He’s Spending His Earnings on Drugs

A new Allies in Recovery member wonders what role—if any—he and his wife can play to prevent their 18-year-old son from spending his work earnings on drugs.

This post originally appeared on our Member Site blog, where experts respond to members’ questions and concerns. To sign up for our special offer and benefit from the Allies in Recovery eLearning program, click here.

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My wife and I are new to this site. Our 18yo son has been diagnosed with anxiety and depression. Over the past year he has developed an addiction to marijuana (dabs) and is growing addicted to benzos (xanax). Since he does not have a prescription he buys his benzos from friends, but there is no guarantee they are not spiked with something even worse.

We know that in various ways that we have been enabling his drug use and are trying to scale those activities back. One way is money. He has a part time job (still in high school) but he does not have free access to the money that he earns. A few months ago we found out that he was ordering research chemicals online so we took away his debit card to prevent him from ordering more. Now when he gets paid he gives us his check and we give him some (roughly half) of his money and put the rest in a separate account. Even though he does not have access to all his money he still manages from time to time to get ahold of benzos, which is the main drug we’re afraid of.

By us giving him the cash that he earns from work, is that enabling him? Would it be better to give him control of his debit card and make him responsible for his own cash so we’re not seen as financing his usage? We’re so afraid he’ll just spend all his money on street xanax and drive himself further into addiction, or possibly death due to a fentanyl-laced pill. What are your opinions?”


The CRAFT approach is by far the best option— Dominique Simon-Levine presents options for ‘controlling’ their son’s spending

Welcome to the site. Your son is still a teenager and is living at home. In theory, you have more control over him and how he accesses and spends money. I say “in theory” because teens can still ignore a parent and do as they please. The elements of CRAFT that we teach on this site through the Learning videos— showing respect, positive communication and listening skills, boundary setting, and engaging/supporting treatment—apply equally well to those over 18 as well as those under 18. These CRAFT elements are the best studied and most successful ways to interact with someone who has a problem with drug or alcohol use. Confronting, dominating, and exerting your authority over someone doesn’t work well regardless of age.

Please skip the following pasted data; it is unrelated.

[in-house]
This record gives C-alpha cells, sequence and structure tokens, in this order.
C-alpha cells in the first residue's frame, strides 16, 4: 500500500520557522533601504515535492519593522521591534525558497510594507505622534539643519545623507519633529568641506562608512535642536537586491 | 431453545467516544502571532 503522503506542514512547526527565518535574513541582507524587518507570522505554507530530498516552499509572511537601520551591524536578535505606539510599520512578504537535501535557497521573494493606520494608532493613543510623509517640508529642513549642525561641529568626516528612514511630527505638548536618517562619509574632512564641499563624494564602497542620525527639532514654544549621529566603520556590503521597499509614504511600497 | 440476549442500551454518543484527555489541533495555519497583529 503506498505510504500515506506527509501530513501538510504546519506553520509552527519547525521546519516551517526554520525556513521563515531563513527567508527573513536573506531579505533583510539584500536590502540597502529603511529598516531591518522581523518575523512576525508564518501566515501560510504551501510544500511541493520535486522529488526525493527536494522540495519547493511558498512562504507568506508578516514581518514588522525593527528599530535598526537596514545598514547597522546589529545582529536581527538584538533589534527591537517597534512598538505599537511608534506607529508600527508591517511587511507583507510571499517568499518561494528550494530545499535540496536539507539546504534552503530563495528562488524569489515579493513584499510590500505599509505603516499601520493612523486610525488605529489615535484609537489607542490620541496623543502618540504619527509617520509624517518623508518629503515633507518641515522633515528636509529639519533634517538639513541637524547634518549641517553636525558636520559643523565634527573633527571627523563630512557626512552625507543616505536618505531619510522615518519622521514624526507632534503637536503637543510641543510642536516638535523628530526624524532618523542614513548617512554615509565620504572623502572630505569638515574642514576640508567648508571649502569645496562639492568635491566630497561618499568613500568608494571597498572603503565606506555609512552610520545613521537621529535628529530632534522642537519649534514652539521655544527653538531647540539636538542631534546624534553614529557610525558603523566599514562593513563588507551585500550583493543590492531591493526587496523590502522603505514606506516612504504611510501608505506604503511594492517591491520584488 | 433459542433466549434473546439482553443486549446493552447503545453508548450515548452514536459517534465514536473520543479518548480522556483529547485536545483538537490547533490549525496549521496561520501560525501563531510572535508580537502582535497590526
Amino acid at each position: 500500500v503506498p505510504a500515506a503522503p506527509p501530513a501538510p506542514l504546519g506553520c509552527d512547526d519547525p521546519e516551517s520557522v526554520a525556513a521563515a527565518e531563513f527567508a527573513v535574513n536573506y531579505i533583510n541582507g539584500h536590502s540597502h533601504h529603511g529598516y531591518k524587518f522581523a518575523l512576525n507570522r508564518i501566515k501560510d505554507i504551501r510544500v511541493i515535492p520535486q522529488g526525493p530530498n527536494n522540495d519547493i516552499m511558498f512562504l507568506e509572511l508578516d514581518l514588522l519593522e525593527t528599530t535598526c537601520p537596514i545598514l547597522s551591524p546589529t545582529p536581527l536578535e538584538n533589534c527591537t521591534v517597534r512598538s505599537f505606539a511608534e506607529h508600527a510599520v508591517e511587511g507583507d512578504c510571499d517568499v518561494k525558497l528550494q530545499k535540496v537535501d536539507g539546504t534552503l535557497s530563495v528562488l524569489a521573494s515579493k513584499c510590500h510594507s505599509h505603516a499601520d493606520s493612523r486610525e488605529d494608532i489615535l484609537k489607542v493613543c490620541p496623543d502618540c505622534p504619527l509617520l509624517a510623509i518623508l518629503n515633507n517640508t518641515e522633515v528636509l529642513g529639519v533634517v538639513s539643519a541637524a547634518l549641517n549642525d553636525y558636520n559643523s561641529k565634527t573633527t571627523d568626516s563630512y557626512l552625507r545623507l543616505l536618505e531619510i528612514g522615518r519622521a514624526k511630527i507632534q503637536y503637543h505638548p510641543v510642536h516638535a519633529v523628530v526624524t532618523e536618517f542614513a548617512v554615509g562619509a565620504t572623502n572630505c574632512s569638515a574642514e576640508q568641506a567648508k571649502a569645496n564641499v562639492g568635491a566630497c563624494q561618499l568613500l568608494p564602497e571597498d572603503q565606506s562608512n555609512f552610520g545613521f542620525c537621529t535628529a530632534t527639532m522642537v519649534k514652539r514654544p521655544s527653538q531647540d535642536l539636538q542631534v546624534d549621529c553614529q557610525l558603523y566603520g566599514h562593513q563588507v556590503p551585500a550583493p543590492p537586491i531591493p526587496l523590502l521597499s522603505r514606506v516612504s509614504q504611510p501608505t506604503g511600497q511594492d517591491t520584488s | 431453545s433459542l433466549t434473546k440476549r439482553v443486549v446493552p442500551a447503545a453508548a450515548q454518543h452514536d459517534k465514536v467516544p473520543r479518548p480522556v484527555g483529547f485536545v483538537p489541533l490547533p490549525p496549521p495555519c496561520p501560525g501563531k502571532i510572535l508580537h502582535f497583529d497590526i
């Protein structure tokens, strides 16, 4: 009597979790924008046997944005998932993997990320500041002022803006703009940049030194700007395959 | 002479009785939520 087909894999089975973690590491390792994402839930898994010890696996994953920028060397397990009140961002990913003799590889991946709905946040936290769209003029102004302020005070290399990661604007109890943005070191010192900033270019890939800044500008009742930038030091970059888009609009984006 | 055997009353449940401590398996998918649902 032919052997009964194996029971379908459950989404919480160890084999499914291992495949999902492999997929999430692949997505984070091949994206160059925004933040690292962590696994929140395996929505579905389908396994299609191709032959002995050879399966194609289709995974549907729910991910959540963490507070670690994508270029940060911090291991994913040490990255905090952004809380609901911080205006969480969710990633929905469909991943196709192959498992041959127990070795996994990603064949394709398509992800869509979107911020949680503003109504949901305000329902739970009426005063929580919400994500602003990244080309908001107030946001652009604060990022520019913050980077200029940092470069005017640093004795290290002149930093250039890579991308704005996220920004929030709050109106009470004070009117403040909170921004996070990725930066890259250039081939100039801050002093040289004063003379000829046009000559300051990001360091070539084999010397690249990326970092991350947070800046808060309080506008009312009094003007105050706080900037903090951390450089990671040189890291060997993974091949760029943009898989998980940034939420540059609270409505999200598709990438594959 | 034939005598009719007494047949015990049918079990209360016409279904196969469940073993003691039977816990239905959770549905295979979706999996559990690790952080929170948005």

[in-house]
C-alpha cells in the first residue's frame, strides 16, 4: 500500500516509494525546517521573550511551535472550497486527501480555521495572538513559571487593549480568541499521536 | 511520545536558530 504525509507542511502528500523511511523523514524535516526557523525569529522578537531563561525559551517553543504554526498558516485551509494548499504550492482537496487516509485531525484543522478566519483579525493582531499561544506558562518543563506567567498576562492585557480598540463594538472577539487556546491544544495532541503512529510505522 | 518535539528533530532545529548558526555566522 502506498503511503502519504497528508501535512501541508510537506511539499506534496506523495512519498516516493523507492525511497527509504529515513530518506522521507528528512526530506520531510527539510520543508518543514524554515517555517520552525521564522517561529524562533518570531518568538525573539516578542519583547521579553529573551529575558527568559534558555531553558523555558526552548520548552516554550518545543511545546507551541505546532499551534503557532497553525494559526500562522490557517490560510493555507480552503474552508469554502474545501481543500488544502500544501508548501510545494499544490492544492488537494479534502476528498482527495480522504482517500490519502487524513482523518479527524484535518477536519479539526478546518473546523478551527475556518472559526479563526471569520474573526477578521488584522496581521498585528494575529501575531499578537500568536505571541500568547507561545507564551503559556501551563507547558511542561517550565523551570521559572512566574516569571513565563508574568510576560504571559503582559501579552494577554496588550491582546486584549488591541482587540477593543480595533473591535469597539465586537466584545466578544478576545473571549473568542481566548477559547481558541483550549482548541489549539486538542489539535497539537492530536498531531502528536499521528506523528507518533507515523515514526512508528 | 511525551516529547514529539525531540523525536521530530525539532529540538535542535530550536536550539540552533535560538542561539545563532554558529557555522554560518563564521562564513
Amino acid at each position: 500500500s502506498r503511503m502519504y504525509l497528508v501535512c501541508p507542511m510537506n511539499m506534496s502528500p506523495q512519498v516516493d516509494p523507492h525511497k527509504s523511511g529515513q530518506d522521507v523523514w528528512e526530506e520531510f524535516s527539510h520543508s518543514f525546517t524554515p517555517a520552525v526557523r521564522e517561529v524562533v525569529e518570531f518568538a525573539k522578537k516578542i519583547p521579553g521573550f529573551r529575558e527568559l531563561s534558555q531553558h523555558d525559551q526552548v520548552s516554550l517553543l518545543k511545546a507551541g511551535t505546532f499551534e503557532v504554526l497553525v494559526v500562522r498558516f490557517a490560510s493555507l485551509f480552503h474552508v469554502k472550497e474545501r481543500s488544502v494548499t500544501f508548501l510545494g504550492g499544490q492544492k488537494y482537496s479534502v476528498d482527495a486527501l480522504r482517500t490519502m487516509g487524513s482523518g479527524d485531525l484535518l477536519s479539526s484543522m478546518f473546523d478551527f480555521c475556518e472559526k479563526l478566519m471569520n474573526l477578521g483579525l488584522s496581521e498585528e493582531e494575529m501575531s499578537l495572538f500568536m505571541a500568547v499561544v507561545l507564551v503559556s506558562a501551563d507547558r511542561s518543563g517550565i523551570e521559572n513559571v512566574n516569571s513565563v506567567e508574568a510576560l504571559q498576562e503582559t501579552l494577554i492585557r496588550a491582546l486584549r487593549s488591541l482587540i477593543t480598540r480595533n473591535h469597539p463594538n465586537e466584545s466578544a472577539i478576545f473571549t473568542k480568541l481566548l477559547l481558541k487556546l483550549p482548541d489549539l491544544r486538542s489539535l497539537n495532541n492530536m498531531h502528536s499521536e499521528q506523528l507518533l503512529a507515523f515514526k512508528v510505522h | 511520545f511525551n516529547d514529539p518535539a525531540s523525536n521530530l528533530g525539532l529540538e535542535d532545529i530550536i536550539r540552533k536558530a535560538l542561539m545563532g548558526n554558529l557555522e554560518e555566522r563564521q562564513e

It sounds though as your son accepts the limits placed on his earned money. Hurray, we’ll take it.


Access to money when drugs are a concern

Access to money for someone actively using drugs or alcohol is a central concern. You are right to be writing in with your question. It is a concern many of us have on this site.

We recently wrote a post related to this issue of money (He’s Bullying Me for Drug Money)

It is a vastly different reality to be parenting a child at high risk of addiction. Faced with this situation, parents often feel torn between wanting their loved one to learn how to handle money and to feel the reinforcing effects of money as a reward for working, and the real possibility that they may use the money to buy drugs.

Any cash is likely to be diverted to drugs. For as long as you still can, it’s worth seriously limiting his access to cash. This is a short-term and partial solution but it is one strategy worth pursuing.


Other options also exist

A partial solution is the Integrity Card we mention in the referenced post above. The card gives a person spending options (money is put on the card) but the card-holder’s purchases are limited to those that are safe. We normally don’t promote particular treatment entities. From time to time though, we will point out innovations in recovery supports that are out there.

I wonder how well a recovery debit card would solve the immediate problem?